Going strictly by the calendar, May is part of the spring season and would under normal circumstances be considered part of Italy’s shoulder season. Italy is quite good at dismissing normal circumstances, however, and unfortunately May is often thought of as the start of the high season in Italy these days.
Weather in May in Italy
Weather-wise, it’s easy to see why May gets lumped in with the high summer season. Especially in recent years, heat waves have hit Italy in May resulting in temperatures that were once reserved for July and August. Early May tends to be a bit milder, although usually still warm, sunny, and generally glorious.
By May the waters off Italy’s coasts are usually warm enough to warrant digging the swimsuit out of the closet or suitcase, but in the northern part of the country the mountains usually keep things a bit cooler overall. Temperatures in Italy rise as you move south in the country, so if you’re hearing about a heat wave in northern Italy you can guess that it’s even hotter in the south.
Rainfall is less of an issue during May, but there’s more chance of rain in the north than in central or southern Italy. Also note that even if the days are warm, the nights may be quite cool.
Temperatures in May vary depending on where you are in Italy, but as a general rule of thumb these are the ranges:
- Northern Italy: 50-70°F (10-21°C)
- Central Italy: 55-70°F (13-21°C)
- Southern Italy: 60-75°F (16-24°C)
>> Be sure to check a current weather forecast for Italy before you leave home, as the weather can change. Check my weather in Italy page for seasonal temperature and rainfall averages in a few Italian cities.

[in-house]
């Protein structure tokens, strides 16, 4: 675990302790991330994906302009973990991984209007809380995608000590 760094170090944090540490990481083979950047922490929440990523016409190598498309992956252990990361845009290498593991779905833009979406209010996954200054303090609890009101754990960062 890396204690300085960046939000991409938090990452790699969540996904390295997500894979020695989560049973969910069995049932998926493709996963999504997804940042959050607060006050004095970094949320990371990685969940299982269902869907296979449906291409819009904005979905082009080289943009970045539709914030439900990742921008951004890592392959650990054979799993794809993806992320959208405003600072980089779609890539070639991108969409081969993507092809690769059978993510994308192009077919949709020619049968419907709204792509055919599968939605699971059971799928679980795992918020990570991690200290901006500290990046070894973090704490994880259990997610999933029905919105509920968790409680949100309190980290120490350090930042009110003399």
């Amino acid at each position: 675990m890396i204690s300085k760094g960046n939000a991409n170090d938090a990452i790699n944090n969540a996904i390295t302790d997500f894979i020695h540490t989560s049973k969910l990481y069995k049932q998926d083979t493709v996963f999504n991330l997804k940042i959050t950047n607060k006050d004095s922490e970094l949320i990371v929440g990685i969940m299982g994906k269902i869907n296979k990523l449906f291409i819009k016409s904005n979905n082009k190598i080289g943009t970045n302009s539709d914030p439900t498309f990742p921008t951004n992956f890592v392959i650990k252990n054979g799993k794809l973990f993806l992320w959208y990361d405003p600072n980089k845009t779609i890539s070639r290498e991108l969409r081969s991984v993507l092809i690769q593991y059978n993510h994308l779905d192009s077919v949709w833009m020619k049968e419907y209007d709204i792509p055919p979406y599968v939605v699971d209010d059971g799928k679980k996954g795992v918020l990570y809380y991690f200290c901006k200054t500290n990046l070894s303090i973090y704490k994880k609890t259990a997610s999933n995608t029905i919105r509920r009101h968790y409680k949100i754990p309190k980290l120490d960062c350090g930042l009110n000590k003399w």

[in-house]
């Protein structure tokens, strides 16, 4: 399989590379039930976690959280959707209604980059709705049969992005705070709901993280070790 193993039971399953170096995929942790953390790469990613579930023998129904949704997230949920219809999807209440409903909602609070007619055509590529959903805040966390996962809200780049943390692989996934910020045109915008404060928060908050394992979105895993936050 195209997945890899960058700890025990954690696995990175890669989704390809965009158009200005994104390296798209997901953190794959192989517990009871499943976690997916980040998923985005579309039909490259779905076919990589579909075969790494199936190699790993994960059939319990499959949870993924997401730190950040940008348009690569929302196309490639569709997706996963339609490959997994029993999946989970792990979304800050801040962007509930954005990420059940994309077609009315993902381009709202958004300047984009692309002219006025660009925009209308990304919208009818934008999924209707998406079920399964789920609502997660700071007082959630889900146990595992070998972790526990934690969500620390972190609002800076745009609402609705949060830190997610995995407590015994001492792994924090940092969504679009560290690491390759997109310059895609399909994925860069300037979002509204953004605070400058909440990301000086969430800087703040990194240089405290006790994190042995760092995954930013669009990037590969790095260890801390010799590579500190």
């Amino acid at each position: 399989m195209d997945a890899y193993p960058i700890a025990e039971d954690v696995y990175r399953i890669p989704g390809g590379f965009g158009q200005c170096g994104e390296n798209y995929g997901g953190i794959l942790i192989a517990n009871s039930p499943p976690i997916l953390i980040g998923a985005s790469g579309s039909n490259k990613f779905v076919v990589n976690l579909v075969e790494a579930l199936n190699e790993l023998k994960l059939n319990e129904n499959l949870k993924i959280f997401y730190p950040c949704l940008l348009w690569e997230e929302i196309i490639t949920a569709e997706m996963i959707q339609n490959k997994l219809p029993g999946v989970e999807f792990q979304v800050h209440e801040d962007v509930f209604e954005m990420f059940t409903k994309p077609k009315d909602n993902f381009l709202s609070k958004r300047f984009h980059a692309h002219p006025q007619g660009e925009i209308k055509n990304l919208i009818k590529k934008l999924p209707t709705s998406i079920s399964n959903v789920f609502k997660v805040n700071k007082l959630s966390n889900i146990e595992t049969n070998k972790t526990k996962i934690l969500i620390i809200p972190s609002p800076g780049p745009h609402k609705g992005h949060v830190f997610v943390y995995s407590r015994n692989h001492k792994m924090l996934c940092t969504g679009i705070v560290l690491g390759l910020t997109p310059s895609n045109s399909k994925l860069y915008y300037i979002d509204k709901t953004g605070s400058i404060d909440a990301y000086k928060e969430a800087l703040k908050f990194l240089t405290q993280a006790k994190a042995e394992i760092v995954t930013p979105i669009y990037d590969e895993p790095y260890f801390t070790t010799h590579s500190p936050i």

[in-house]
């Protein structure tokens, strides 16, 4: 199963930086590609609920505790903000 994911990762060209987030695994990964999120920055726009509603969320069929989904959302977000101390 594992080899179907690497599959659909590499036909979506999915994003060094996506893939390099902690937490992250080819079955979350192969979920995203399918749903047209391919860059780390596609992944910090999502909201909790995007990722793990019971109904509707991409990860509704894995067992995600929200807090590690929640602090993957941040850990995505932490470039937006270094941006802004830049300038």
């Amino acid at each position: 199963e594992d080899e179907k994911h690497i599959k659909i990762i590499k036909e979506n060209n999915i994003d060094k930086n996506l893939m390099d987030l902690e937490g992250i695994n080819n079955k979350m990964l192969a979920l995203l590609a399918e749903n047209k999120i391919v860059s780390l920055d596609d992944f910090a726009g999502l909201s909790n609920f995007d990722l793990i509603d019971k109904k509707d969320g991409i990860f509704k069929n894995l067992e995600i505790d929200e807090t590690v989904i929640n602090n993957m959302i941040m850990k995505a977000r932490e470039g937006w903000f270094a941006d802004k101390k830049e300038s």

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Holidays in May in Italy
The month of May kicks off with International Workers’ Day on the 1st, a holiday which typically means spending time outdoors with family and friends, enjoying the day off from work and what is often very nice weather. Many attractions and shops are closed on May 1, so your best bet is usually to join the Italians – get picnic provisions at the market and hang out in the park.
Gardens are blooming all over Italy in May, and there are special local festivals to honor that – including an iris garden in Florence that’s only open to the public during a few weeks in May. This is also the month for Italy’s biggest bike race, the three-week Giro d’Italia. The route for the Giro changes every year, so check a race schedule to see if it’ll be passing through any of the towns you’ll be visiting.
As is the case with any major event in Italy, witnessing the Giro d’Italia firsthand can be exciting and add a unique flavor to your vacation. On the other hand, it can mean clogged highways, fuller-than-expected hotels, and crowds usually reserved for the summer. A little advance preparation is all it takes to make the experience fun instead of a hassle.
Don’t forget to check the local tourism office’s calendar of events for the places you’ll be visiting in May, as there are also local festivals and holidays that aren’t recognized throughout the country but can be interesting to experience.
>> Check my Italian holidays page to find out some of the things going on this May in Italy.
Why go to Italy in May?
Whereas a May visit to Italy was once a shoulder season bargain, Italy has caught on to how remarkable it can be during May and prices have risen accordingly. May is now firmly in the high season category price-wise in many places, although crowd levels still aren’t at their peak.
For the bargain-hunting traveler who’s on a tight budget, May in Italy is likely to be too much of a stretch. While the cost of Italy airfare in May is still lower than it is in June or July, the prices on Italy hotels are often jacked up to their high season rates as of mid-May (if not May 1).
Budget travelers who still want to visit Italy in May would do well to seek out cheaper accommodation such as the many hostels in Italy, and even a vacation rental in Italy can be a better budget option if staying in one place for more than a few days. Another option for cash-strapped travelers is to stay in the south, where prices in May haven’t usually risen quite as much as in the north.
If May is no longer a budget traveler’s dream, it’s certainly still fantastic when it comes to the weather – and because the summer months remain the most popular for foreign travelers in Italy, crowds aren’t quite as thick in May as they are in June. For those whose budgets allow it – and who don’t want to risk the rain in April – May can be the perfect month to be in Italy.
photo by Roberdan